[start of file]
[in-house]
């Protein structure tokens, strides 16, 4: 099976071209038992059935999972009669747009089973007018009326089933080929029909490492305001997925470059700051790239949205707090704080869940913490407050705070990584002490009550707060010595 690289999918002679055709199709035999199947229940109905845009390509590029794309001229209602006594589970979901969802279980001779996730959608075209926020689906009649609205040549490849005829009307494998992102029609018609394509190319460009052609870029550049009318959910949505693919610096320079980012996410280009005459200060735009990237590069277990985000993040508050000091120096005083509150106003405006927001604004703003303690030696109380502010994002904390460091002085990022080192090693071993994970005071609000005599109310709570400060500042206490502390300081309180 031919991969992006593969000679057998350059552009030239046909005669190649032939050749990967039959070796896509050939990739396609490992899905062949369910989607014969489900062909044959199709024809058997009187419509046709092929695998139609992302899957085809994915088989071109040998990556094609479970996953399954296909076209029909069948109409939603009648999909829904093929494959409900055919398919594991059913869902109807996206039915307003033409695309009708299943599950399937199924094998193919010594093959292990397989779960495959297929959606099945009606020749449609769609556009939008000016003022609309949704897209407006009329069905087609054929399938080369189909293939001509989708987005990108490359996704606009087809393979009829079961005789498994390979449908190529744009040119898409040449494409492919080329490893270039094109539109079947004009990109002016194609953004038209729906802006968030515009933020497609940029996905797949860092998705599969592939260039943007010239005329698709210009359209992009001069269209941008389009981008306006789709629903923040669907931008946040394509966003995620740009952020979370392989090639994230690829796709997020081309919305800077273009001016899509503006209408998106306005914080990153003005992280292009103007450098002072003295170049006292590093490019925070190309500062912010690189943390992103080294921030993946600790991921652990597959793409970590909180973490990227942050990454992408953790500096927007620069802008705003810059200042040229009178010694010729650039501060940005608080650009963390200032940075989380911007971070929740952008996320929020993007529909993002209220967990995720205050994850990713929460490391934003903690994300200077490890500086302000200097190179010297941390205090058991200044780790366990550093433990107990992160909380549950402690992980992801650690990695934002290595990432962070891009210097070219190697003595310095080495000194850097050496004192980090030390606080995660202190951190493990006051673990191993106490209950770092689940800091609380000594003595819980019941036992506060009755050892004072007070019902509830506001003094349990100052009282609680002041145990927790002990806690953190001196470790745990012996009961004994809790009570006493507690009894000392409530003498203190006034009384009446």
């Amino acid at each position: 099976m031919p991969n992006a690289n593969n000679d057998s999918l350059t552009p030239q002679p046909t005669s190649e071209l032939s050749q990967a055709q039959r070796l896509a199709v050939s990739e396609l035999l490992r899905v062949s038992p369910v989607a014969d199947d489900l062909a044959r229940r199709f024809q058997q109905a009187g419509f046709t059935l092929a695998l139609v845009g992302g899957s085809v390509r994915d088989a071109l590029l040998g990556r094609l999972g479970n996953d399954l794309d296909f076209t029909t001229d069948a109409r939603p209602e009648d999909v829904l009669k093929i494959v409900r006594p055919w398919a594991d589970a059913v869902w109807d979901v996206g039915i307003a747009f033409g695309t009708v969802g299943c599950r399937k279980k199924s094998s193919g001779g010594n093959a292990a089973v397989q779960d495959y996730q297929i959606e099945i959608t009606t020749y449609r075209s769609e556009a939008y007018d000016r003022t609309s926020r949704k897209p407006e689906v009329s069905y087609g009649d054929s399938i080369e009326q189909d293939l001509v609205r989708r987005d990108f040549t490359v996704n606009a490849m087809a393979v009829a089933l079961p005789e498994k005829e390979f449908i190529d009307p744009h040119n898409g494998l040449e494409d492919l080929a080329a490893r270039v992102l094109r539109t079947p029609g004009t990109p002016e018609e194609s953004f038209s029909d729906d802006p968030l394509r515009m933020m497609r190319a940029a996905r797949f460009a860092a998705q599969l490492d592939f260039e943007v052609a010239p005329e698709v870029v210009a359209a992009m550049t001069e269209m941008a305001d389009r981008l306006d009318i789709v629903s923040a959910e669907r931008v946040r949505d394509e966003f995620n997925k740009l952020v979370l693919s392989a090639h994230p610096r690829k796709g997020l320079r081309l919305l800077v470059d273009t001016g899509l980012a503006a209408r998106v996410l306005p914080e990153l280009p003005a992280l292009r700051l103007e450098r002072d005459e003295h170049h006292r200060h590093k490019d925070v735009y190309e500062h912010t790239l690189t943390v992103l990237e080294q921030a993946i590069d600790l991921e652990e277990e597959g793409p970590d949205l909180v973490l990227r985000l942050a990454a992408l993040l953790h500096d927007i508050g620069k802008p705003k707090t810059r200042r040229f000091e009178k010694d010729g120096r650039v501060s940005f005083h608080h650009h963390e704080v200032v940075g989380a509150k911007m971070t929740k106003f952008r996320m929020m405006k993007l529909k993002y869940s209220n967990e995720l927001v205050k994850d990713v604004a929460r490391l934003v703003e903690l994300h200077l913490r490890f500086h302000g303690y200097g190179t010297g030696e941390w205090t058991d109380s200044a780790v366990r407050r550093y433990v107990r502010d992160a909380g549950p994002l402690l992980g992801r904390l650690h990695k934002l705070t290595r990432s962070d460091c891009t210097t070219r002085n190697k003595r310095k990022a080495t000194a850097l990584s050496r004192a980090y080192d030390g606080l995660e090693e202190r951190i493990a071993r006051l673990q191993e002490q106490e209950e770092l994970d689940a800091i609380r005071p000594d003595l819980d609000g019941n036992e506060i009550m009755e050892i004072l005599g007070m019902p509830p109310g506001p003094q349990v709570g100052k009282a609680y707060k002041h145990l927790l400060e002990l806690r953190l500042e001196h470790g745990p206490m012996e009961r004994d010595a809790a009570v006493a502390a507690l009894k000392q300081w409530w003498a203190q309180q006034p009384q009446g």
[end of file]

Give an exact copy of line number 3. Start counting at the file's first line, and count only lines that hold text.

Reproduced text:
């Amino acid at each position: 099976m031919p991969n992006a690289n593969n000679d057998s999918l350059t552009p030239q002679p046909t005669s190649e071209l032939s050749q990967a055709q039959r070796l896509a199709v050939s990739e396609l035999l490992r899905v062949s038992p369910v989607a014969d199947d489900l062909a044959r229940r199709f024809q058997q109905a009187g419509f046709t059935l092929a695998l139609v845009g992302g899957s085809v390509r994915d088989a071109l590029l040998g990556r094609l999972g479970n996953d399954l794309d296909f076209t029909t001229d069948a109409r939603p209602e009648d999909v829904l009669k093929i494959v409900r006594p055919w398919a594991d589970a059913v869902w109807d979901v996206g039915i307003a747009f033409g695309t009708v969802g299943c599950r399937k279980k199924s094998s193919g001779g010594n093959a292990a089973v397989q779960d495959y996730q297929i959606e099945i959608t009606t020749y449609r075209s769609e556009a939008y007018d000016r003022t609309s926020r949704k897209p407006e689906v009329s069905y087609g009649d054929s399938i080369e009326q189909d293939l001509v609205r989708r987005d990108f040549t490359v996704n606009a490849m087809a393979v009829a089933l079961p005789e498994k005829e390979f449908i190529d009307p744009h040119n898409g494998l040449e494409d492919l080929a080329a490893r270039v992102l094109r539109t079947p029609g004009t990109p002016e018609e194609s953004f038209s029909d729906d802006p968030l394509r515009m933020m497609r190319a940029a996905r797949f460009a860092a998705q599969l490492d592939f260039e943007v052609a010239p005329e698709v870029v210009a359209a992009m550049t001069e269209m941008a305001d389009r981008l306006d009318i789709v629903s923040a959910e669907r931008v946040r949505d394509e966003f995620n997925k740009l952020v979370l693919s392989a090639h994230p610096r690829k796709g997020l320079r081309l919305l800077v470059d273009t001016g899509l980012a503006a209408r998106v996410l306005p914080e990153l280009p003005a992280l292009r700051l103007e450098r002072d005459e003295h170049h006292r200060h590093k490019d925070v735009y190309e500062h912010t790239l690189t943390v992103l990237e080294q921030a993946i590069d600790l991921e652990e277990e597959g793409p970590d949205l909180v973490l990227r985000l942050a990454a992408l993040l953790h500096d927007i508050g620069k802008p705003k707090t810059r200042r040229f000091e009178k010694d010729g120096r650039v501060s940005f005083h608080h650009h963390e704080v200032v940075g989380a509150k911007m971070t929740k106003f952008r996320m929020m405006k993007l529909k993002y869940s209220n967990e995720l927001v205050k994850d990713v604004a929460r490391l934003v703003e903690l994300h200077l913490r490890f500086h302000g303690y200097g190179t010297g030696e941390w205090t058991d109380s200044a780790v366990r407050r550093y433990v107990r502010d992160a909380g549950p994002l402690l992980g992801r904390l650690h990695k934002l705070t290595r990432s962070d460091c891009t210097t070219r002085n190697k003595r310095k990022a080495t000194a850097l990584s050496r004192a980090y080192d030390g606080l995660e090693e202190r951190i493990a071993r006051l673990q191993e002490q106490e209950e770092l994970d689940a800091i609380r005071p000594d003595l819980d609000g019941n036992e506060i009550m009755e050892i004072l005599g007070m019902p509830p109310g506001p003094q349990v709570g100052k009282a609680y707060k002041h145990l927790l400060e002990l806690r953190l500042e001196h470790g745990p206490m012996e009961r004994d010595a809790a009570v006493a502390a507690l009894k000392q300081w409530w003498a203190q309180q006034p009384q009446g």